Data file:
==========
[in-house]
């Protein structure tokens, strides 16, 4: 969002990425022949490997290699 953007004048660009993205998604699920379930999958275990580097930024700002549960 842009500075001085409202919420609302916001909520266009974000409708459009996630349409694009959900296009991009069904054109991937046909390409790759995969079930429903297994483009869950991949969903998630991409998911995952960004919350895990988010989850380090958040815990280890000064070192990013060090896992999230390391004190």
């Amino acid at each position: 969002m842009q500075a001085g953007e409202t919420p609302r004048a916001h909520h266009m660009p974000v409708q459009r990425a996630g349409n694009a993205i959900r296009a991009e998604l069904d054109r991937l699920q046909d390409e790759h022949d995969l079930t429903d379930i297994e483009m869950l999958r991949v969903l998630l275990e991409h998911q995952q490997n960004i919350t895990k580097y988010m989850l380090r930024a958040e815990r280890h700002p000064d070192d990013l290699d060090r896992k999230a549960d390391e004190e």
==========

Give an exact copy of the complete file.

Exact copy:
[in-house]
């Protein structure tokens, strides 16, 4: 969002990425022949490997290699 953007004048660009993205998604699920379930999958275990580097930024700002549960 842009500075001085409202919420609302916001909520266009974000409708459009996630349409694009959900296009991009069904054109991937046909390409790759995969079930429903297994483009869950991949969903998630991409998911995952960004919350895990988010989850380090958040815990280890000064070192990013060090896992999230390391004190």
């Amino acid at each position: 969002m842009q500075a001085g953007e409202t919420p609302r004048a916001h909520h266009m660009p974000v409708q459009r990425a996630g349409n694009a993205i959900r296009a991009e998604l069904d054109r991937l699920q046909d390409e790759h022949d995969l079930t429903d379930i297994e483009m869950l999958r991949v969903l998630l275990e991409h998911q995952q490997n960004i919350t895990k580097y988010m989850l380090r930024a958040e815990r280890h700002p000064d070192d990013l290699d060090r896992k999230a549960d390391e004190e």